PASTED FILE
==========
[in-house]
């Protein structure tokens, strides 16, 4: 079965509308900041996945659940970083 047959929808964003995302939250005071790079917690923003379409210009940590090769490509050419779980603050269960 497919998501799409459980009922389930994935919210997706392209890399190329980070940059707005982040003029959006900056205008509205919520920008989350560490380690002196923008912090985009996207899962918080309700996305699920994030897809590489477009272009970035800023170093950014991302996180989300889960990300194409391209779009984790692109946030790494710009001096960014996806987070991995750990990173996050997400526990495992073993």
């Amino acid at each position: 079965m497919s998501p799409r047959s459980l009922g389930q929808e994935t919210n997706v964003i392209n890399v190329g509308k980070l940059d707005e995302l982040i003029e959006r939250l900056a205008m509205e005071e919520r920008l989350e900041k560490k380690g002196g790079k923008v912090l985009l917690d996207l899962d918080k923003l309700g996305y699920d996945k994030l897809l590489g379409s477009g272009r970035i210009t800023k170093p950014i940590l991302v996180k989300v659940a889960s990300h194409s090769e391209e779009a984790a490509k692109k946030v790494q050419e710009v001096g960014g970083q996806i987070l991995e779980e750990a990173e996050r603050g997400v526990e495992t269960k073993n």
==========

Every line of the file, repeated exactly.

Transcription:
[in-house]
């Protein structure tokens, strides 16, 4: 079965509308900041996945659940970083 047959929808964003995302939250005071790079917690923003379409210009940590090769490509050419779980603050269960 497919998501799409459980009922389930994935919210997706392209890399190329980070940059707005982040003029959006900056205008509205919520920008989350560490380690002196923008912090985009996207899962918080309700996305699920994030897809590489477009272009970035800023170093950014991302996180989300889960990300194409391209779009984790692109946030790494710009001096960014996806987070991995750990990173996050997400526990495992073993």
């Amino acid at each position: 079965m497919s998501p799409r047959s459980l009922g389930q929808e994935t919210n997706v964003i392209n890399v190329g509308k980070l940059d707005e995302l982040i003029e959006r939250l900056a205008m509205e005071e919520r920008l989350e900041k560490k380690g002196g790079k923008v912090l985009l917690d996207l899962d918080k923003l309700g996305y699920d996945k994030l897809l590489g379409s477009g272009r970035i210009t800023k170093p950014i940590l991302v996180k989300v659940a889960s990300h194409s090769e391209e779009a984790a490509k692109k946030v790494q050419e710009v001096g960014g970083q996806i987070l991995e779980e750990a990173e996050r603050g997400v526990e495992t269960k073993n």